There are no inherent electrical discharge ignition sources since system is fiber optically coupled. Raman scattering provides simultaneous multi-species measurement. Fiber coupling permits remote mounting of sensor and convenient mounting of laser and spectrograph. System is compact, rugged and solid state. No consumables to wear out (as compared to electrochemical O2 sensors). System uses little electrical power. The ability to measure N2 concentration in addition to O2 provides an extra measure of reliability since a true O2/N2 mixing ratio can be made without any assumptions of the balance gas. The mixing ratio can also be used to infer the O2 concentration based on N2 concentration when the O2 density is low (such as when the pressure is low due to altitude). Multiple lasers can be used with multiple excitation fibers for in-flight redundancy. Fiber sensors can be multiplexed so that multiple sensor probes can be monitored using one laser and spectrograph. If an imaging spectrograph and CCD array detector is used, multiple sensor probes can be monitored simultaneously with only one spectrograph/detector (but multiple lasers will still be needed). Thus it is possible to monitor all three or more fuel tanks in an airplane with one spectrograph/CCD array and multiple lasers. This can save system complexity and reduce costs.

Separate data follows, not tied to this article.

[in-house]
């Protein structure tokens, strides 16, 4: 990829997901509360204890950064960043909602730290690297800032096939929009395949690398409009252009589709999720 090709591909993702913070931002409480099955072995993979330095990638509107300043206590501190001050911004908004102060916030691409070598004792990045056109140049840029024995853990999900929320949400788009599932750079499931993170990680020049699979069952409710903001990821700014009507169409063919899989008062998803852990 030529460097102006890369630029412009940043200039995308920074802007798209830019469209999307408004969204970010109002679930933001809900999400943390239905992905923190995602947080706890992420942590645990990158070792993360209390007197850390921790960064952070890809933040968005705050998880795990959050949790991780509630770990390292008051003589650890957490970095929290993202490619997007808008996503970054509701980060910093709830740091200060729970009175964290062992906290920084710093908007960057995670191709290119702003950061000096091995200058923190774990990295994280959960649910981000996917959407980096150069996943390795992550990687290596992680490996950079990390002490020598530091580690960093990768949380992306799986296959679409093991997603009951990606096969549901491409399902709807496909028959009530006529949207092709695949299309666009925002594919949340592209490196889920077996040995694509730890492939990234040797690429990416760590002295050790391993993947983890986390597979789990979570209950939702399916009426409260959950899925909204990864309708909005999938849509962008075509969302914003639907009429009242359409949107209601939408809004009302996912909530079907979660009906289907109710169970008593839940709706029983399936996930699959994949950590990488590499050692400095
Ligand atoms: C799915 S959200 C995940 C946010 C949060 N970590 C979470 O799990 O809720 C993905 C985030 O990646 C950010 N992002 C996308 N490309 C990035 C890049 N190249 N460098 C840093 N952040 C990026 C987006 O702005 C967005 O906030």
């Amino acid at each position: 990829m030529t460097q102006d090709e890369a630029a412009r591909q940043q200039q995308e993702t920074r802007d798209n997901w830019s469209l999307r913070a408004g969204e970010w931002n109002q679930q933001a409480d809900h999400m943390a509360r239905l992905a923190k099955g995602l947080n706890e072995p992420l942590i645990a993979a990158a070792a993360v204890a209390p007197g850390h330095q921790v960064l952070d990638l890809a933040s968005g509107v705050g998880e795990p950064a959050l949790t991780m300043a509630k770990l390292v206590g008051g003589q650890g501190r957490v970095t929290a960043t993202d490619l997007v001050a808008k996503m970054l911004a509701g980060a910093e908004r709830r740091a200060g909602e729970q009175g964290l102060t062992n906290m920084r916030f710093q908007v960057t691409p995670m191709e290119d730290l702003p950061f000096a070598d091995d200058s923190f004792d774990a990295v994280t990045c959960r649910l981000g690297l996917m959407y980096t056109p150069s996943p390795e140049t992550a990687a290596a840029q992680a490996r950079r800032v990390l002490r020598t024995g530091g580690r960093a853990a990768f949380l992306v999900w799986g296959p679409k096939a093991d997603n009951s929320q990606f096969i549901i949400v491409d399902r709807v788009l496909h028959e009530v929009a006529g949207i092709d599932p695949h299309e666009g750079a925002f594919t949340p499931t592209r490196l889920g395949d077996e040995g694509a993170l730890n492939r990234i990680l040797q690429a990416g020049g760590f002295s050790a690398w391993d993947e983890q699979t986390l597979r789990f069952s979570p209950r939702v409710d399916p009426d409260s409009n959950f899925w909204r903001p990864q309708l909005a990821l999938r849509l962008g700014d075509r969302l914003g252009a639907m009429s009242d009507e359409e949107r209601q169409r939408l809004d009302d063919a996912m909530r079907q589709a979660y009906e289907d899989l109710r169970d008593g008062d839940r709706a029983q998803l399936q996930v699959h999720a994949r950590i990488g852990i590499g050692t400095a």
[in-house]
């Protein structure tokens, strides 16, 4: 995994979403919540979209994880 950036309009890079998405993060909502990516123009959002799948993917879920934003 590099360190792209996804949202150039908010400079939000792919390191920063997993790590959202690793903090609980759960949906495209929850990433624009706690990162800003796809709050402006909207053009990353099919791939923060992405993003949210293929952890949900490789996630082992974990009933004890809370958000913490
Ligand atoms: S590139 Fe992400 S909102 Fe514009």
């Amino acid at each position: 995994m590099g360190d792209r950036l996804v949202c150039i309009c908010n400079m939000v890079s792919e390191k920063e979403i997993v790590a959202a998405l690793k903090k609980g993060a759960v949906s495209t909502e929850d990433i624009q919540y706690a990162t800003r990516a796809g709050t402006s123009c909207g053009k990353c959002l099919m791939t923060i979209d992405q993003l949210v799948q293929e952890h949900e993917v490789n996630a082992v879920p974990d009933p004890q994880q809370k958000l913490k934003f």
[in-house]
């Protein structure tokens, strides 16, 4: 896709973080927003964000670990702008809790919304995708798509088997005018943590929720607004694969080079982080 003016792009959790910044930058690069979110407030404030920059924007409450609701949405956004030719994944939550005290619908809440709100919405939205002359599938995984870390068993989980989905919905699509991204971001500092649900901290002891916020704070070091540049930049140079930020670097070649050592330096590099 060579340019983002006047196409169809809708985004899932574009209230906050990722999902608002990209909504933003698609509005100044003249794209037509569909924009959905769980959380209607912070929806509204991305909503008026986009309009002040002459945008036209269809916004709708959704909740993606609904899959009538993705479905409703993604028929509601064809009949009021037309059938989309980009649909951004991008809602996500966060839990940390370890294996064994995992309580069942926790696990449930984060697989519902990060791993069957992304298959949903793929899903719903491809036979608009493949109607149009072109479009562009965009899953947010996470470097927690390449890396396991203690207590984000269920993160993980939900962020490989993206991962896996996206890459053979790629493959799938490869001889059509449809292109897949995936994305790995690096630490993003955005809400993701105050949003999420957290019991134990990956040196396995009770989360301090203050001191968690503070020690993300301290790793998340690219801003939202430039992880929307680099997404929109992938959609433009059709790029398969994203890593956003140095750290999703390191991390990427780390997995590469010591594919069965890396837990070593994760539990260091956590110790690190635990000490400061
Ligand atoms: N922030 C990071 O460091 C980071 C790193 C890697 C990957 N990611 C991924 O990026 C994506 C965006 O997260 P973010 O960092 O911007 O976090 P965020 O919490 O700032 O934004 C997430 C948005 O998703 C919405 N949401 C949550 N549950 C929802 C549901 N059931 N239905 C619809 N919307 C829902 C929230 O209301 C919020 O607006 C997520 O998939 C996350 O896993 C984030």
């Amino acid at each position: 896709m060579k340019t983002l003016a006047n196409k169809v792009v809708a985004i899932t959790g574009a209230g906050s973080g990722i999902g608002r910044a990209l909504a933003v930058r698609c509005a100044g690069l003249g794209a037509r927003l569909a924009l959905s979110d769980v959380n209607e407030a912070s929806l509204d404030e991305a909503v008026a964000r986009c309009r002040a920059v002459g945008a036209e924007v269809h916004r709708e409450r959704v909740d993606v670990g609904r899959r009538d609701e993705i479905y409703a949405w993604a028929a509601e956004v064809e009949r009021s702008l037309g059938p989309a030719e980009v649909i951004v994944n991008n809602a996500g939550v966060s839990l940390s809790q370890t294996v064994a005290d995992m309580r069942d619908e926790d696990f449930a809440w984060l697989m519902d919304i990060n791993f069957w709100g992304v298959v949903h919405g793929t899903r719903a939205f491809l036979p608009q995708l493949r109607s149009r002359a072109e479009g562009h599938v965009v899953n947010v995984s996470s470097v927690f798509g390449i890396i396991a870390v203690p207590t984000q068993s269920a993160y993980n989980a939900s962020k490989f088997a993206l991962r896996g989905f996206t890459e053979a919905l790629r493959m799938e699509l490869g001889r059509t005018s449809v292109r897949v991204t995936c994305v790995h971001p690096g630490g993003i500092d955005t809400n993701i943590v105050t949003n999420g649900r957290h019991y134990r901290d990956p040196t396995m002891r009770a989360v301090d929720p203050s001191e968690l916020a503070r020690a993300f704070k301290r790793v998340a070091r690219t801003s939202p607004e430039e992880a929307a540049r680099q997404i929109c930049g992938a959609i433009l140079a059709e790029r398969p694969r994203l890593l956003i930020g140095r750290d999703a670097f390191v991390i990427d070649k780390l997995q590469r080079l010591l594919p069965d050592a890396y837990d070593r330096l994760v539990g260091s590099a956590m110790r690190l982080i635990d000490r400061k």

The laser and optical systems in general are robust if hard mounted for flight use. The laser system is solid state and is very robust. It has a continuous operational lifetime of about 10,000 hours. Since it is fiber optically coupled, it may be services or replaced in a convenient location without having to access the fuel tank area in an aircraft. Such areas are usually very difficult to access. Furthermore, if multiple excitation fibers are used, then they can be connected to multiple and separate lasers for redundancy. Thus if one laser fails, another can be switched on in-flight without any down time.
It can be confirmed that the fiber optically coupled Raman sensor does not pose an intrinsic ignition hazard. An accepted minimum ignition energy for jet fuel vapor in air resulting from an electrical sparks is approximately 0.25 mJ in a 1 μs duration. This is equal to about 250 W of power over a small spark kernel that is circa 1 mm in diameter or 25 kW cm−2. The laser power delivered by the present technology on the other hand is only 30 mW which is about 8000 times less power than spark. Even when the small fiber diameter of 0.20 mm is accounted for, the power density is only 75 W cm−2, which is a factor of over 300 less than the value from the spark ignition source. Furthermore, these values are assuming that all the power from the laser is absorbed and converted to heat before it is dissipated. The 532 nm wavelength scatters very well from metal surfaces (such as aluminum fuel tanks) with very little absorption and is optically transparent to jet fuel. Thus the laser power will diverge and be harmlessly dissipated over a broad volume without any significant thermal buildup.